Energy harvesting systems, which convert ambient energy to useable electrical energy, offer an attractive alternative to battery power for portable devices. Using a variety of energy sources including electromagnetic radiation, thermal energy, kinetic energy, and mechanical energy, energy harvesting technology is already powering a range of consumer products, such as laptops and mobile phones.
“The idea of mobile devices that charge themselves continuously, without intervention, access to electrical outlets, or unwieldy cords, has been prevalent among both developers and users for some time,” says Eric Woods, research director with Navigant Research. “This is the future of mobile devices – and the technology to make it happen has arrived.”
Another important application for energy harvesting is pervasive sensor networks, where thousands of sensors monitor all measurable commodities, in real time. These devices diligently work to provide important information about temperature, humidity, security, machine health, structural health, and much more. As an alternative technology to power these networks, energy harvesting offers several advantages over conventional power supplies, according to the report, and developers are quickly becoming familiar with how to implement this technology into ever more innovative applications.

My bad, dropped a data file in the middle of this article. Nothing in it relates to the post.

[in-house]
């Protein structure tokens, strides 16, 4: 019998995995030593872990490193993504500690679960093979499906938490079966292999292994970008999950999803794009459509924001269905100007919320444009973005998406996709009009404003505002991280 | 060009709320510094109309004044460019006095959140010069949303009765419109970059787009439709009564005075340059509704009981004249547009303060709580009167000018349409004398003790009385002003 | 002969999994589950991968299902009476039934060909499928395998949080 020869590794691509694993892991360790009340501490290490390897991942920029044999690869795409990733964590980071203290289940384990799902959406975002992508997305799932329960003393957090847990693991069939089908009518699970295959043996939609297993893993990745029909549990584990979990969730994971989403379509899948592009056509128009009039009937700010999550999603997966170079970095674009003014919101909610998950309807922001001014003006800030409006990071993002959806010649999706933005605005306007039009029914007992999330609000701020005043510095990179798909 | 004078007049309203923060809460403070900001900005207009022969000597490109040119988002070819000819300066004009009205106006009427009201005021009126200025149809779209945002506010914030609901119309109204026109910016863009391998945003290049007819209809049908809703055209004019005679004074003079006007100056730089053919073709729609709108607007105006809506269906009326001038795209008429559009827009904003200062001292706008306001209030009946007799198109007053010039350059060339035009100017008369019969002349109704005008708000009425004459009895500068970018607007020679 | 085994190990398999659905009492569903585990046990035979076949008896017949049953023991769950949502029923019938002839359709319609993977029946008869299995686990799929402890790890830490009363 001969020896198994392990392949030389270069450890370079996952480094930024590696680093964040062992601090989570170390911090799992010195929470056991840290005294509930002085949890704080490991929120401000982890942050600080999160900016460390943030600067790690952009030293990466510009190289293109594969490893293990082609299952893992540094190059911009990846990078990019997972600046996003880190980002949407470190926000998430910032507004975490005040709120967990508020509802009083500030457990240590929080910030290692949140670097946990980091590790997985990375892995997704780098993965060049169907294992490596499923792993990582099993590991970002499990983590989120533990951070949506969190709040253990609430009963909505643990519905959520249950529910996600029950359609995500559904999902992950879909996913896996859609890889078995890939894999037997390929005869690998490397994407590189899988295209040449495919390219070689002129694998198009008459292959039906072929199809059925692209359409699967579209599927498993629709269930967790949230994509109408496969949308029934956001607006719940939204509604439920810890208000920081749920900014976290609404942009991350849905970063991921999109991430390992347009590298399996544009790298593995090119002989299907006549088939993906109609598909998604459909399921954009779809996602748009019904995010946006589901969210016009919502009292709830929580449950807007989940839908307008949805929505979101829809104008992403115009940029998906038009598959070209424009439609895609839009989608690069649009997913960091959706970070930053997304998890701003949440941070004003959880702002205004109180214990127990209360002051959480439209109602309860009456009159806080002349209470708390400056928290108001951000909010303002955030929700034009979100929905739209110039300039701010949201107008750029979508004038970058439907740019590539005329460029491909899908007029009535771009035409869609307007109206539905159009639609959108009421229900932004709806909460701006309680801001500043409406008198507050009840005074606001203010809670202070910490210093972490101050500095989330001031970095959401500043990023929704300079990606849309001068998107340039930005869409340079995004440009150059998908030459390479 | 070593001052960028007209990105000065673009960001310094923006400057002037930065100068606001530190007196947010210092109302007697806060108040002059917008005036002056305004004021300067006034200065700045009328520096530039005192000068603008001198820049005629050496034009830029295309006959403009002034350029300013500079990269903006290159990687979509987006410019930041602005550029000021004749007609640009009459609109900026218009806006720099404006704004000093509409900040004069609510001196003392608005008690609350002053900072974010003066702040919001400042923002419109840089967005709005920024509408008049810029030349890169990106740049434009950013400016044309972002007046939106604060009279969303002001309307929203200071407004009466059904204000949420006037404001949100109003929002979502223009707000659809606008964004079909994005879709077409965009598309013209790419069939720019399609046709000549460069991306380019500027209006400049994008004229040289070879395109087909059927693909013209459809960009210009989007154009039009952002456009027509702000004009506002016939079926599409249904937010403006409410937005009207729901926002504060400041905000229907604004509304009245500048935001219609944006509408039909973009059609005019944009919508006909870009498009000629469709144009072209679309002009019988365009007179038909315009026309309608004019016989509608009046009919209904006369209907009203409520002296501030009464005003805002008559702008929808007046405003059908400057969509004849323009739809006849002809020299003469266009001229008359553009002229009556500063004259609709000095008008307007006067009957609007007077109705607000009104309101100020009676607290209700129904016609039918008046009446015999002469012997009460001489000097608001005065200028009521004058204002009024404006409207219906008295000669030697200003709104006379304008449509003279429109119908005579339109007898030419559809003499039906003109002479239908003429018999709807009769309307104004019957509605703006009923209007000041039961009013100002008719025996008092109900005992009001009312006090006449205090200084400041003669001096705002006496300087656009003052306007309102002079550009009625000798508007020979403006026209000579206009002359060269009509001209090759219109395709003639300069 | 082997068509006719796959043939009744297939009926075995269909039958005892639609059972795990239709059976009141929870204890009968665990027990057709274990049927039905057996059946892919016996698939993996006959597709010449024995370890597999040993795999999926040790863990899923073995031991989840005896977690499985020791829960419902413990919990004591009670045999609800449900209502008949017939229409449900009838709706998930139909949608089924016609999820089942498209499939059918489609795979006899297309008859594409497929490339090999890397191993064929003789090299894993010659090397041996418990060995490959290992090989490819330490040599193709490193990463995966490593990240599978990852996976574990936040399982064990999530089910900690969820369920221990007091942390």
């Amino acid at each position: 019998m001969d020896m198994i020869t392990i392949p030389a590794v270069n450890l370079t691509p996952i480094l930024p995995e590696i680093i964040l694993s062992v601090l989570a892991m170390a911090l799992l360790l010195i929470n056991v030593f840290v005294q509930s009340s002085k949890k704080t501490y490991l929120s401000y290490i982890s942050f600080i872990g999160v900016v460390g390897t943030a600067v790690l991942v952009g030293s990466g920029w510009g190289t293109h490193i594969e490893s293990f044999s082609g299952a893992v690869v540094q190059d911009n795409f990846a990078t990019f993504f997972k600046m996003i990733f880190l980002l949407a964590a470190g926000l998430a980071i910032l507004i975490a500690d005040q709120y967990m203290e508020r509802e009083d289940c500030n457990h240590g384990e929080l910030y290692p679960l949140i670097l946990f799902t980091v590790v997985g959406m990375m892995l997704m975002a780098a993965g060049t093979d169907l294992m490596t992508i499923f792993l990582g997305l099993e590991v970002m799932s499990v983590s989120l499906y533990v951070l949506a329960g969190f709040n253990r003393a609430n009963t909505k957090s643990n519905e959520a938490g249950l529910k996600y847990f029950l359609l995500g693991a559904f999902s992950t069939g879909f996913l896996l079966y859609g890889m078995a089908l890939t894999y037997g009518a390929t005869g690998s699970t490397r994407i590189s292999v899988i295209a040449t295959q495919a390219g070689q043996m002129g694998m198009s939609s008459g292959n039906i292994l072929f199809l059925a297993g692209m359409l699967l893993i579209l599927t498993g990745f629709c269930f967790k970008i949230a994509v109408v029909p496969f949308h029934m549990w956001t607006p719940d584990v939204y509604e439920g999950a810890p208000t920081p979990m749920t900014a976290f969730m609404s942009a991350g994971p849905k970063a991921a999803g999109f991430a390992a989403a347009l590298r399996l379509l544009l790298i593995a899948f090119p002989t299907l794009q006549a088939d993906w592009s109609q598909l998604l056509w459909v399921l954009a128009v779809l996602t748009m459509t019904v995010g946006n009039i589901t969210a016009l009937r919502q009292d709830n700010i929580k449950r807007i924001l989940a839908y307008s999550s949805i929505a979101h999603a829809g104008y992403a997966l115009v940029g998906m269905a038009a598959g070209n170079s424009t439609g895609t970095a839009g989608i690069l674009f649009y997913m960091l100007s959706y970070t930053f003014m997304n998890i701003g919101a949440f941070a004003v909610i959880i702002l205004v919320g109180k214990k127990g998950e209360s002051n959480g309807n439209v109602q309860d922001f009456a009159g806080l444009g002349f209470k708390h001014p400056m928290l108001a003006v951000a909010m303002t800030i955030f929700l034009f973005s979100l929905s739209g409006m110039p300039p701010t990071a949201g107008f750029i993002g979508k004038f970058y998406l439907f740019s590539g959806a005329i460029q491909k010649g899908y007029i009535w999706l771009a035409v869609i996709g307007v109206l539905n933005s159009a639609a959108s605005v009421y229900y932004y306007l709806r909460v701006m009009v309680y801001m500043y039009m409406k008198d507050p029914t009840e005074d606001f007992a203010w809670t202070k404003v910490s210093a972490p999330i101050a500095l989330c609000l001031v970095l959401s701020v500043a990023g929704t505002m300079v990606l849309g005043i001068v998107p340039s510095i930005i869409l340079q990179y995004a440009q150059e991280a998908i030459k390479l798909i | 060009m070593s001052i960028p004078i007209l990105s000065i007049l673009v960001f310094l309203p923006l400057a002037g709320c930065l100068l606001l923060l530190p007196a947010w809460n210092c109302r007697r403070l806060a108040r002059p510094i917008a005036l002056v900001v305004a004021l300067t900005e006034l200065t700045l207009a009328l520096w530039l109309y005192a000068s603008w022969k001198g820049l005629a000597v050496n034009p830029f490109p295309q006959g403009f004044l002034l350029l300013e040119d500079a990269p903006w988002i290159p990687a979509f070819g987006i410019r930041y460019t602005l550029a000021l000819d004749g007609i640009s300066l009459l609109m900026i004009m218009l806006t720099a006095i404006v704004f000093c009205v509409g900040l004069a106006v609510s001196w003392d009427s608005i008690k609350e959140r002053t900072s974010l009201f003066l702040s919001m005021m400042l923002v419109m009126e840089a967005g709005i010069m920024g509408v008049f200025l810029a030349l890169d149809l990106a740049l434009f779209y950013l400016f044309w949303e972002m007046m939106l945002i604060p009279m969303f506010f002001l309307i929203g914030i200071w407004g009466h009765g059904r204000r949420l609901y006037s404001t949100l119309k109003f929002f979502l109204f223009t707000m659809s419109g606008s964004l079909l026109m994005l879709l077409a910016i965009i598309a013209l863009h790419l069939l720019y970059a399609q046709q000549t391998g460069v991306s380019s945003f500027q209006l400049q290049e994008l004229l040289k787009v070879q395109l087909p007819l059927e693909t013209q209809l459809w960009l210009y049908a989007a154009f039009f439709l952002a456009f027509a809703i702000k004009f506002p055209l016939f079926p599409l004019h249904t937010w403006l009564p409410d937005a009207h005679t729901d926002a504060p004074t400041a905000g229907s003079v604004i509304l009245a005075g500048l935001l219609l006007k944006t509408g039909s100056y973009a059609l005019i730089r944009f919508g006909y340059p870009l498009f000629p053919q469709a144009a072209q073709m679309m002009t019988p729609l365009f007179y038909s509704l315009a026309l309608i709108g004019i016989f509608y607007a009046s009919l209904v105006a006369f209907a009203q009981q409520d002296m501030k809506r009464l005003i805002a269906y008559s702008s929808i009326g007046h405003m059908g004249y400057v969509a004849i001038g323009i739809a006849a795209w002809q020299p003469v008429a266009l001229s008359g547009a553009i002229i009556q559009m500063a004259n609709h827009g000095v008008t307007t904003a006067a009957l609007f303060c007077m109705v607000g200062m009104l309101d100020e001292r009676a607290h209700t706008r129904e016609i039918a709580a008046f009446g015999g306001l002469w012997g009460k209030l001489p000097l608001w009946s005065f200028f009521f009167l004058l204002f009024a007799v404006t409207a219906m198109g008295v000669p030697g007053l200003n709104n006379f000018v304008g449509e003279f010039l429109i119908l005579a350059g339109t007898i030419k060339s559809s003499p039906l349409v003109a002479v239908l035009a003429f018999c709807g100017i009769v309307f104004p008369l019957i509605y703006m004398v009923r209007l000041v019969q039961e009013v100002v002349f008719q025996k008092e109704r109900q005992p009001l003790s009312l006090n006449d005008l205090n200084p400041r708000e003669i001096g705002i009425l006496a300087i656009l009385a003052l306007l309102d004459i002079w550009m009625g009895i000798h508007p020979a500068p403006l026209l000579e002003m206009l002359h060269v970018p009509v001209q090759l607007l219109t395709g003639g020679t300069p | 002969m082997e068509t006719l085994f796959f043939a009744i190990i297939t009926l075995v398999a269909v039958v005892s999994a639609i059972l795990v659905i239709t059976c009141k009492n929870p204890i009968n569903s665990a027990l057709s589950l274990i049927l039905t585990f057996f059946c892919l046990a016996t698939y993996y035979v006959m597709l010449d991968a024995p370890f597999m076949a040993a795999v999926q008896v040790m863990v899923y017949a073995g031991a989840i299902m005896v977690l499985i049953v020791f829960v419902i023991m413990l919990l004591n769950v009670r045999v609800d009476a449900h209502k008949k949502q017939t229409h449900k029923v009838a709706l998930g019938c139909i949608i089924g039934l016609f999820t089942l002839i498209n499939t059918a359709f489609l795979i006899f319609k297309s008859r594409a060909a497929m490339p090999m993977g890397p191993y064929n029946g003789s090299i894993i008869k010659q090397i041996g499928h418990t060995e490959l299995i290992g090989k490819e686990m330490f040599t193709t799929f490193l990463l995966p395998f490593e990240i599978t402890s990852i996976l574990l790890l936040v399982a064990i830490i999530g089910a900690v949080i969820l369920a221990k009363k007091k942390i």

The report, “Energy Harvesting”, analyzes existing and emerging energy harvesting technologies in depth, looking at nine end-use consumer and industrial application segments and the four most successful transduction methods for converting ambient energy. Key industry players are profiled and global market forecasts, segmented by application, technology, and world region, extend through 2020. The report also includes extensive technology segmentation that shows key implementation strategies for the most common energy harvesting technologies operating in portable, pervasive, and autonomous systems. An Executive Summary of the report is available for free download on the Navigant Research website.